Nottingham Castle Museum and Art Gallery

One Show, Two Cities

Haluk Akakçe at Nottingham Castle

The “most ambitious survey of new and recent developments in art from the UK” has arrived in Nottingham; the multi-faceted British Art show. It opened at the Gateshead Baltic September last year, and includes the piece “Birth of Art”, a video projection of a 3d computer animation made by Turkish artist Haluk Akakçe.

The piece explores nature’s characteristic beauty through abstracted and manipulated organic images rendered in polygons and pixels. It is an elegant and peaceful work that includes moments of startling vibrancy and beauty that are stirring, yet soothing.

Accompanying the piece is an ambient audio composition gently meandering coolly from note to note. The sounds are electronic, but not harsh or brash, more melodic and restful; complementing the imagery.

At the Baltic the piece was shown in a small room with low ceilings, allowing the sound to reverberate clearly; filling the space. It was dark with no extraneous light creeping in, meaning the image on the screen was crisp and appealing. The room was a bubble disjointed from the outside world which let the audience lose themselves in the beauty of the piece. In other words, the work was allowed to speak for itself.

When curation is done well it is unnoticeable, or at least second to the work, but when it is done badly it can be the most conspicuous element of a show and can detract from the art. At Nottingham Castle this was unfortunately the case, where Akakçe’s piece has been done a disservice.

It is projected in a second floor room with electric doors on either side. One door leads to an upstairs hallway with lofty period ceilings and stone stairs, whilst the other is the only entrance to the main room of the British Art Show exhibition; a long and light space with varnished wooden floorboards. The acoustics in both rooms were such that echoing was ripe, with the sound of footsteps, laughter and conversations often overbearing; not to mention the squeak of the hinge and the hum of the doors’ motors themselves.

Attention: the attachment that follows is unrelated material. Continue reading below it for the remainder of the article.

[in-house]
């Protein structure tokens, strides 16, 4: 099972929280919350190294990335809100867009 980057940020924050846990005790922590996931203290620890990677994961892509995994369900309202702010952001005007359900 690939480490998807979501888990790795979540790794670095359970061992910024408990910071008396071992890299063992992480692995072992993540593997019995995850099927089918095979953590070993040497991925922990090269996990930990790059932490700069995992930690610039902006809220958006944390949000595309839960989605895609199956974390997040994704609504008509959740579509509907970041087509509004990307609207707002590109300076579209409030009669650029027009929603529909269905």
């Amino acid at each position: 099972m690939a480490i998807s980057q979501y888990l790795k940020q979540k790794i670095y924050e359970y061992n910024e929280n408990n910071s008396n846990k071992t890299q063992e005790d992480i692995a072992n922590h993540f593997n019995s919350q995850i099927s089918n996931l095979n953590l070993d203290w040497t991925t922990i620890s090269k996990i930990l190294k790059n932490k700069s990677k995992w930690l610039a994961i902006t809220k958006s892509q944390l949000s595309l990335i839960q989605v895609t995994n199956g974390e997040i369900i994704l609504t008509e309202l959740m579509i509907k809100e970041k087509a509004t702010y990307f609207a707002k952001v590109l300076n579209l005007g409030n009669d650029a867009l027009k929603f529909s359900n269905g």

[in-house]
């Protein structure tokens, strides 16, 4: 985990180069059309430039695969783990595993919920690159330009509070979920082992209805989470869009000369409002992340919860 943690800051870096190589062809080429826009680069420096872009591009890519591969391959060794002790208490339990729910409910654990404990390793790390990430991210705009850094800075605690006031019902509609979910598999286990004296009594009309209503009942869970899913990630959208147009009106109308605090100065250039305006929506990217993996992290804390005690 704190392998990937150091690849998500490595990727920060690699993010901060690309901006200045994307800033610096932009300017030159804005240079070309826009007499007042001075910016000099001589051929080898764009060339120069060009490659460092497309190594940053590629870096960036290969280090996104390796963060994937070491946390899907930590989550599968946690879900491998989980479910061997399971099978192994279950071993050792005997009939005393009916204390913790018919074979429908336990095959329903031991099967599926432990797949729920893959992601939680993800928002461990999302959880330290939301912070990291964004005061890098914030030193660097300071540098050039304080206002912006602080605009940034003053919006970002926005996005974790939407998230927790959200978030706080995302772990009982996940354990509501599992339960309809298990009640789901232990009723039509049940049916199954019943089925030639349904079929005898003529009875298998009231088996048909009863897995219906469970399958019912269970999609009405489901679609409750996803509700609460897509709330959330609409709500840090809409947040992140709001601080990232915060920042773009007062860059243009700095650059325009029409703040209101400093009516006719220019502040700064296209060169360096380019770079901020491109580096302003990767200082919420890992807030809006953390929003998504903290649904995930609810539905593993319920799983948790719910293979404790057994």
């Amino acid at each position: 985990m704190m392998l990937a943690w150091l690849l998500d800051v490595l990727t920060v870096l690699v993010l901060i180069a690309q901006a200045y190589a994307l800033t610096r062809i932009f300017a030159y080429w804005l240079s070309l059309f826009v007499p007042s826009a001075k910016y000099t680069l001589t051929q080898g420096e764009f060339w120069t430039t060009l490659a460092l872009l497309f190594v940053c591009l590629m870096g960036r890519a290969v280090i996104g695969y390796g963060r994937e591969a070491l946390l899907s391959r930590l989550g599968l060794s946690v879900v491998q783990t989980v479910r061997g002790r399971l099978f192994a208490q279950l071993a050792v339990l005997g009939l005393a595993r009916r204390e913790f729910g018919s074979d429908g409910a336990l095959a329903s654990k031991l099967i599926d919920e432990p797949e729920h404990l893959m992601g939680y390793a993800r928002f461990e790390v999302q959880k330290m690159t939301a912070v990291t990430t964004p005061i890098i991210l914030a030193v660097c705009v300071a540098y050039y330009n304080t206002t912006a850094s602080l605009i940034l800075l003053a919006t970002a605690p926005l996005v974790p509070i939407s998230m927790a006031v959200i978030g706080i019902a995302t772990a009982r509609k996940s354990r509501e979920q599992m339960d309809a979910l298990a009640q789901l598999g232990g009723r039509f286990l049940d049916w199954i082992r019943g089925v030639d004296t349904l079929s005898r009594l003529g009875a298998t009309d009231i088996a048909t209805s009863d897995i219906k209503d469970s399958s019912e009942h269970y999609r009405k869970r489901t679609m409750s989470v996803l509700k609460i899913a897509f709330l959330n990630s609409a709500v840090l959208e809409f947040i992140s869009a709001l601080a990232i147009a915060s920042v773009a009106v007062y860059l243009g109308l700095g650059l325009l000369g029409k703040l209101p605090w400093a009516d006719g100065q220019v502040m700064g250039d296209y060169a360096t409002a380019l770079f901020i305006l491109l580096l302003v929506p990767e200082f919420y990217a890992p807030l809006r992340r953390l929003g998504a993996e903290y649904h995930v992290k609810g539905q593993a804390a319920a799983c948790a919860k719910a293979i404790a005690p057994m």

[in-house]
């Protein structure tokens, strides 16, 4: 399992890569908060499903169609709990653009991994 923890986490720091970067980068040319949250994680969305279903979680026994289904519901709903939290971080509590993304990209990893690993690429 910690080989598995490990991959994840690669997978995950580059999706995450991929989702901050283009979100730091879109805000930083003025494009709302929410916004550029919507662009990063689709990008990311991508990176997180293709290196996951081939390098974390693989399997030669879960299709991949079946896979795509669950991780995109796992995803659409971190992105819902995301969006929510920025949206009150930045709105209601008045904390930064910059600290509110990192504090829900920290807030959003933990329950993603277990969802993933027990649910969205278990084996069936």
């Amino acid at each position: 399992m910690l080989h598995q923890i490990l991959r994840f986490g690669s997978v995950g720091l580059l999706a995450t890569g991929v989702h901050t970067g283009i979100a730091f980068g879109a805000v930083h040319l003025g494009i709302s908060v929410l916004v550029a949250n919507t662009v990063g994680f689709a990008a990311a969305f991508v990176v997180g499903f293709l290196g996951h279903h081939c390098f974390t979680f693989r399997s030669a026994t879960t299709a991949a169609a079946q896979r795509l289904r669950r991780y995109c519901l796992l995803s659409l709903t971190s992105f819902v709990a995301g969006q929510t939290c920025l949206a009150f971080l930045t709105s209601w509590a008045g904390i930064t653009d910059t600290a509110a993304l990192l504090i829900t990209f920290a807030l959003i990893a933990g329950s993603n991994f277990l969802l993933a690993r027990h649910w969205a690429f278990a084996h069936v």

There is no privacy or seclusion for the work with passers by acting as constant distractions and outstripping the art; people trying to find the café, a procession of French school kids… I was almost expecting a brass band and an elephant. It felt like a corridor rather than an installation.

Shafts of light shone through; inverted silhouettes of the open doors, reflecting on to the screen off the stone floor. Impassable glare murdered the images on screen, making them dull and docile; a real departure from their initial impact in Gateshead.

The Baltic in Gateshead is a museum with ample space for a show such as this, whilst Nottingham, until the construction of the CCAN, is lacking in large art spaces for ambitious exhibitions. The show has been spread between five venues of varying quality. Nottingham Castle has been desperately redefined to accommodate a show that doesn’t fit. The Nottingham Castle seems to have a fairly old-fashioned selection procedure in terms of its policies on exhibitions, with paintings or craft exhibits appearing regularly. They shouldn’t fool themselves, these kinds of shows suit its archaic ramparts; the building was never designed to be a contemporary art gallery and consequently a disjointed and soulless exhibition is produced.

An artist living and working in the east midlands.